Proposal Would Allow Service Animals In National Parks
Service dogs, and in some cases miniature horses, may be welcome in national parks, even when other animals are not.
That’s according to a National Park Service proposal to update regulations regarding service animals.
Officials are seeking public comment through June 17 on the proposed regulations.
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The National Park Service “protects park resources and visitors by regulating pets and other domestic animals within park areas,” the agency says.
While service animals are allowed in parks now, the regulations have not been updated in some time. Officials said the agency proposed changes to provide “the broadest possible” accessibility to those with disabilities.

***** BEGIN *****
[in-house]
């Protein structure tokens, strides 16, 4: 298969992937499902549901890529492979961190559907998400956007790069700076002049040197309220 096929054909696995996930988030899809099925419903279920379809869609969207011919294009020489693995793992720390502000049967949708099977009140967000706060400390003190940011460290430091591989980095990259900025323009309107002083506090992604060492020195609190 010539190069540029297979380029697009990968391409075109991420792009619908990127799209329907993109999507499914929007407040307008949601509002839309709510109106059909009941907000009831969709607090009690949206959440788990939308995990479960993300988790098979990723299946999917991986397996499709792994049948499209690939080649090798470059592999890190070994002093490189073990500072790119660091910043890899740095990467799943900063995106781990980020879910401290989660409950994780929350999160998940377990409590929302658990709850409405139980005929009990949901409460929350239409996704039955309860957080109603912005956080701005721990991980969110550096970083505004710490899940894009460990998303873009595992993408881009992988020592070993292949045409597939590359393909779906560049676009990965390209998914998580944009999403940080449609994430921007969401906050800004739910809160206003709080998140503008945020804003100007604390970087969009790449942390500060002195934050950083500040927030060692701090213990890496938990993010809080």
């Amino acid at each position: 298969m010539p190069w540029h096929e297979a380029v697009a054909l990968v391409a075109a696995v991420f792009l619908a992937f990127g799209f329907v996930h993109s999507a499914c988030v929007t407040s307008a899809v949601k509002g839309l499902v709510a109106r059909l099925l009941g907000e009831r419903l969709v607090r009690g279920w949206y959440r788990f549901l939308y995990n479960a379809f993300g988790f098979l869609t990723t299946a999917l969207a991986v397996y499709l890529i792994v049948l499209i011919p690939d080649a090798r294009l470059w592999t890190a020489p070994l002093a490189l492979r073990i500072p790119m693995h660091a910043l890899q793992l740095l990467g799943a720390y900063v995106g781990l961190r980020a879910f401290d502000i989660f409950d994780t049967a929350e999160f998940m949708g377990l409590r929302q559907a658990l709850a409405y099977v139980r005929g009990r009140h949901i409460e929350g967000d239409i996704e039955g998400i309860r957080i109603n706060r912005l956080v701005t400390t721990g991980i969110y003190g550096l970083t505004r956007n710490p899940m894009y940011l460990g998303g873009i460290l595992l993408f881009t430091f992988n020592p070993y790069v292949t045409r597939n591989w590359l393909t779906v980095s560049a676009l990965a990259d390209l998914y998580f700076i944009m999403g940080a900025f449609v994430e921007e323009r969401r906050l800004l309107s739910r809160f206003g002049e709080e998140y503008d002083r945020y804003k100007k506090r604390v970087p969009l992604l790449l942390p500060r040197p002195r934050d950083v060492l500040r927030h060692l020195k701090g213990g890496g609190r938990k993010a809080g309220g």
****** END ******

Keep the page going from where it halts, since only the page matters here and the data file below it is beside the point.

The regulations would define a service animal as a dog or a miniature horse trained to perform tasks directly related to a person’s disability.
A dog used solely for comfort or emotional support would not be considered a service animal and would be subject to regulations governing pets, the proposed rule states.
Other species also would not be considered service animals.
The proposed rule gives park officials authority to require proof of vaccination against diseases that can be transmitted from service animals to wildlife.
The National Park Service and other federal agencies have had some provisions for service animals since the 1960s. But over the years, the definition of a service animal has changed.
At times, a broader definition was used. Some national parks got requests from people for everything from reptiles to primates, the agency reported.
Park officials, however, had the authority to close an area to service animals if the animals posed a threat to people or wildlife.
Regulations now under consideration would allow park superintendents to allow the use of miniature horses trained to help people with disabilities. Miniature horses, which can be around the same size as dogs, are an alternative for some people, such as those with allergies, the agency said.
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